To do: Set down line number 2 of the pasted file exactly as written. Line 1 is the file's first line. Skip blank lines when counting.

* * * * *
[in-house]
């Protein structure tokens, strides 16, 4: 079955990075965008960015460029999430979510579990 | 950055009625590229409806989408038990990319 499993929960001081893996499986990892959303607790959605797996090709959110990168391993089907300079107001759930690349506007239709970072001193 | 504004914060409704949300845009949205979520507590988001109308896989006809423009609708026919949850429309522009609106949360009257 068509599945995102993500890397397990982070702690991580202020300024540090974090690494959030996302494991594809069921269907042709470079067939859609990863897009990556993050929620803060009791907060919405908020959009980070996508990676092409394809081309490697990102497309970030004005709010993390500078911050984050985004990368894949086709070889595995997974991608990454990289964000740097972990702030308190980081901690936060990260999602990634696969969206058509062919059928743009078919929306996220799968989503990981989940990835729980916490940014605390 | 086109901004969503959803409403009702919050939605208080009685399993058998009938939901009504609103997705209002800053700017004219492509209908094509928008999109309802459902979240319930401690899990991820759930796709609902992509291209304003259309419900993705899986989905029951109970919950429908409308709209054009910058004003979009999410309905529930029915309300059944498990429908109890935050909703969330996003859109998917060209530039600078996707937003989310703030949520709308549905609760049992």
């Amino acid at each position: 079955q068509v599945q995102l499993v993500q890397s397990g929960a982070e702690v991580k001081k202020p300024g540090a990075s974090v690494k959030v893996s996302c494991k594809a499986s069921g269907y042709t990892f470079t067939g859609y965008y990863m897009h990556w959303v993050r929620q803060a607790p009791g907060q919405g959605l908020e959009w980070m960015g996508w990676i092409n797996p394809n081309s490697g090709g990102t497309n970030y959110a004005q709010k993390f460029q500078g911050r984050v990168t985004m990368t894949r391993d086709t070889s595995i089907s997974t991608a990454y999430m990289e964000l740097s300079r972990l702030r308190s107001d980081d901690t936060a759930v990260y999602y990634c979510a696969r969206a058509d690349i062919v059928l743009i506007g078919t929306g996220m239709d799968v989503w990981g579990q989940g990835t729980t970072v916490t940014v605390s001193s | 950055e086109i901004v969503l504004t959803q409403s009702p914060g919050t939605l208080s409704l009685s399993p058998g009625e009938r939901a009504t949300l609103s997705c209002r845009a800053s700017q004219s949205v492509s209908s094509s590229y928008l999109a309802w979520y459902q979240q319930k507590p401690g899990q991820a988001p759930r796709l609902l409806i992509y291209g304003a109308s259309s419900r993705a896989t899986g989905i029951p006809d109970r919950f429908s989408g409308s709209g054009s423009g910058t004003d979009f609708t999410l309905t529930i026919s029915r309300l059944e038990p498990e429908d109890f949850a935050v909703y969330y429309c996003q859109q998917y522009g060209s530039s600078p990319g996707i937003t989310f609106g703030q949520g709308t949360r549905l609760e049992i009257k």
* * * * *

């Protein structure tokens, strides 16, 4: 079955990075965008960015460029999430979510579990 | 950055009625590229409806989408038990990319 499993929960001081893996499986990892959303607790959605797996090709959110990168391993089907300079107001759930690349506007239709970072001193 | 504004914060409704949300845009949205979520507590988001109308896989006809423009609708026919949850429309522009609106949360009257 068509599945995102993500890397397990982070702690991580202020300024540090974090690494959030996302494991594809069921269907042709470079067939859609990863897009990556993050929620803060009791907060919405908020959009980070996508990676092409394809081309490697990102497309970030004005709010993390500078911050984050985004990368894949086709070889595995997974991608990454990289964000740097972990702030308190980081901690936060990260999602990634696969969206058509062919059928743009078919929306996220799968989503990981989940990835729980916490940014605390 | 086109901004969503959803409403009702919050939605208080009685399993058998009938939901009504609103997705209002800053700017004219492509209908094509928008999109309802459902979240319930401690899990991820759930796709609902992509291209304003259309419900993705899986989905029951109970919950429908409308709209054009910058004003979009999410309905529930029915309300059944498990429908109890935050909703969330996003859109998917060209530039600078996707937003989310703030949520709308549905609760049992």